The Navy's Littoral Combat Ship recently searched for submarines and sailed through a dummy mine-field off the coast of San Diego, California, to assess whether the vessel’s anti-submarine and mine-countermeasure technologies could find enemy submarines and successfully detect and destroy underwater mines, service officials said.
The anti-mine developmental and operational tests this past summer took place on board the USS Independence, or LCS 2. The tests involved many aspects of the LCS’ Mine-Countermeasures mission package, a collection of integrated mine-detecting technologies engineered to swap on and off the platform.
“The real purpose of the test was to stress the operational tempo. This is the first time we’ve really done end to end missions on the ship,” Capt. Casey Moton, LCS mission modules program manager, said.
Using a suite of counter-mine technologies, the ship traveled twice through the mock-mine field, successfully detecting the mines in each instance. The test was the first time all three elements of the MCM package were integrated on-board the ship, Moton explained.
The elements consist of a Remote Mine-hunting System below the surface and an Airborne Laser Mine Detection System, or ALMDS, above the water to locate the mines alongside an Airborne Mine Neutralization System, or AMNS, designed to destroy the mines once they are found, he added.
“We wanted to be sure the crew could handle a high-tempo. The crew did extremely well operating through the different stages – search, detect, destroy,” Moton said.
The RMS is comprised of an AQS-20 underwater sonar mine detection system which launches from an autonomous semi-submersible called the Remote Multi-Mission Vehicle, or RMMV. The RMMV, which has both line-of-sight and over-the-horizon capability, is launched from the back of the LCS, Navy officials said.
As many as two RMMVs can operate from the LCS at one time. The RMS works in tandem with the ALMDS, an airborne laser designed to scan the surface and shallow water for mines. Data from both the RMS and ALMDS are assessed at a command center on-board the ship, he said.
“They will basically piece all that together to get a complete picture of where all the mines are. Air assets and the RMS are looking at two different things. The air assets are looking for mines near the surface and the RMS is looking for mines deeper in the water,” Moton explained.
The AMNS involves the use of an MH-60 helicopter which drops a vehicle into the water carrying neutralizer to blow up a mine that has previously been found.
The Navy is now in the process of further analyzing the results of the tests.
“I have to crunch all the data now and see what needs to be worked,” he added.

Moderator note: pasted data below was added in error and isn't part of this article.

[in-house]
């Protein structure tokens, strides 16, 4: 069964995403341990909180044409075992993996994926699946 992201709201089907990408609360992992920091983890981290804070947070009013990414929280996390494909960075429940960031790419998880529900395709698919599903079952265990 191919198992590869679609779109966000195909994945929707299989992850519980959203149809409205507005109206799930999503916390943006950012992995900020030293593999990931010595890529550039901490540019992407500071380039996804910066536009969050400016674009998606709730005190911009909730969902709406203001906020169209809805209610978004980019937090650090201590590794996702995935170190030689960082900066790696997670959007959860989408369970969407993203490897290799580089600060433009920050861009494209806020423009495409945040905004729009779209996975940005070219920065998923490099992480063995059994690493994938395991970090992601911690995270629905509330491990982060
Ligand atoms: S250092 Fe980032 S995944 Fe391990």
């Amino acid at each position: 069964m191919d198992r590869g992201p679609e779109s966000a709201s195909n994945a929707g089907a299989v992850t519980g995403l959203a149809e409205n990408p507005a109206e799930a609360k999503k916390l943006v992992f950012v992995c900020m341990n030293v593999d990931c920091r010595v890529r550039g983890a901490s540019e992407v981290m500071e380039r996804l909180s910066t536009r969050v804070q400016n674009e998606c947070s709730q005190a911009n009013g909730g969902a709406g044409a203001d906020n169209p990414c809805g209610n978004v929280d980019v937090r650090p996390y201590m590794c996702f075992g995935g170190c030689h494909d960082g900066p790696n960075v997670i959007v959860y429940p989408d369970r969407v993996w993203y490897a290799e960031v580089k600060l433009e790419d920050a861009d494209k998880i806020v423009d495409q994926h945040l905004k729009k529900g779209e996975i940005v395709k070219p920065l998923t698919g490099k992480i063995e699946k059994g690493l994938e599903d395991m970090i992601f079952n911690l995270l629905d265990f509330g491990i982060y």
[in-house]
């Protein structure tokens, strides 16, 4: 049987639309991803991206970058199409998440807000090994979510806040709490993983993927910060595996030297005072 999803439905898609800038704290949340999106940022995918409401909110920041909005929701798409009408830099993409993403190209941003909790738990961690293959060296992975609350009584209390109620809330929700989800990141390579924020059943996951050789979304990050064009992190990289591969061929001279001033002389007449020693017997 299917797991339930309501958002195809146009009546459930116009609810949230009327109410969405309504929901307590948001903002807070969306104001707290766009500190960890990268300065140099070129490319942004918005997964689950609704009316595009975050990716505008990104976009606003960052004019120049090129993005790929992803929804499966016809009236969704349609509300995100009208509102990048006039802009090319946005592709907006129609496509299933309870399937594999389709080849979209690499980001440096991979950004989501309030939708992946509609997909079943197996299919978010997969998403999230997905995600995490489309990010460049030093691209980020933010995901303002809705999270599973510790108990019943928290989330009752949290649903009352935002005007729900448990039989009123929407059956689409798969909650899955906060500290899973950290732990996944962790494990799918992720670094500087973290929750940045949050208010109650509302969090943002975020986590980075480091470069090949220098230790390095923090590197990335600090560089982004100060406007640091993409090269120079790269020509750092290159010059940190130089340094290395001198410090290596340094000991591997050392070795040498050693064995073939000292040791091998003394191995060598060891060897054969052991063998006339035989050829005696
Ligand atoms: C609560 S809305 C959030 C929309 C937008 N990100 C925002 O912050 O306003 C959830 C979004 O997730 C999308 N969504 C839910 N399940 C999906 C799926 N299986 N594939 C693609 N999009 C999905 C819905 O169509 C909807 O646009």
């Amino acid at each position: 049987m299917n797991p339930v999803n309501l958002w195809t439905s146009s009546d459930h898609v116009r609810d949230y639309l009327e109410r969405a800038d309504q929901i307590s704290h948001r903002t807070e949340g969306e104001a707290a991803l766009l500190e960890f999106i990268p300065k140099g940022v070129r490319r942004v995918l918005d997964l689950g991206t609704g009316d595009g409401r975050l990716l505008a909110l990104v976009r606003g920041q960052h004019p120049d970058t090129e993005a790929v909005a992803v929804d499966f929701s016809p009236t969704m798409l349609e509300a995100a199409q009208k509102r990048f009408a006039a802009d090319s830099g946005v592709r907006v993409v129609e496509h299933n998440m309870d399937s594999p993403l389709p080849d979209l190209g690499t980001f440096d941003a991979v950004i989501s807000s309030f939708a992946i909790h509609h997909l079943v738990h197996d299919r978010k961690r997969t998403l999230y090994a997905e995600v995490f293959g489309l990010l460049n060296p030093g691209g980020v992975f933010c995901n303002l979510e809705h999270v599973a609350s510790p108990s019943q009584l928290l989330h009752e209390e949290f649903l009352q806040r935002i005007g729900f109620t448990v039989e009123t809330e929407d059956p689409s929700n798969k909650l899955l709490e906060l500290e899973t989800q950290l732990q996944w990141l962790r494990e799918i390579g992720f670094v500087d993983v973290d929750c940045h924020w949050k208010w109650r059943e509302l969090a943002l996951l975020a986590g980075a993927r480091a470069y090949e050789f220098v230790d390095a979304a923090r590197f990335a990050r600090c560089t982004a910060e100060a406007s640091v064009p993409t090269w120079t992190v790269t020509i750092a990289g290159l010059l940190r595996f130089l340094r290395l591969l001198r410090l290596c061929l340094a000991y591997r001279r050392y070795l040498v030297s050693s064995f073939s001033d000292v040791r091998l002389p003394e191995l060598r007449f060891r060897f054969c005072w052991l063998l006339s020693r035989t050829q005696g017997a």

The MCM package is slated to be operational on board the USS Independence by next summer, Moton said.
Upon initial examination, anti-submarine and counter-mine warfare might seem to call upon the same detection technologies and methods. Moton explained, however, that while there are some similarities, detecting submarines is actually much different that finding mines.
“Mines are harder to find. They don’t radiate any noise and the ranges are shorter. The sonars that are going against submarines have to be much longer range. A submarine is putting out its own noise signature,” Moton explained.
The Navy also recently finished testing of its Anti-Submarine Warfare mission package in September off the coast of San Diego, Calif., on board the USS Freedom, Moton said.
The ASW mission package, slated to be operational by 2016, is earlier in its development than the other two LCS mission packages, the Surface Warfare and Mine-Countermeasures mission packages.
The technologies for the ASW package include use of an active sonar called Variable Depth Sonar deployed off the back of the ship and a passive detection system called a Multi-Function Towed Array, or MFTA.
“We were towing an active and passive detection sonar. This was the first time where we had done a test on LCS where we had towed both of those systems,” Moton said.
An active sonar pro-actively sends out a “ping” or acoustic signal and then analyzes the return to determine the shape, distance and dimension of a given threat; passive sonar is merely listening or receiving pings.
The tests, which included detecting actual submarines, involved mechanical assessments at different speeds to make sure the two systems did not cross, Moton said.
The ASW package also uses MH-60 helicopters to detect and destroy submarines with sonobuoys and lightweight torpedos.
Light Weight Tow torpedo countermeasures, vertical-take-off-and-landing unmanned aerial vehicles and handling gear for the equipment are also parts of the ASW mission package, Navy officials said.
Moton said the Navy is exploring options for acquiring lighter weight handling gear for the ASW package on-board the LCS.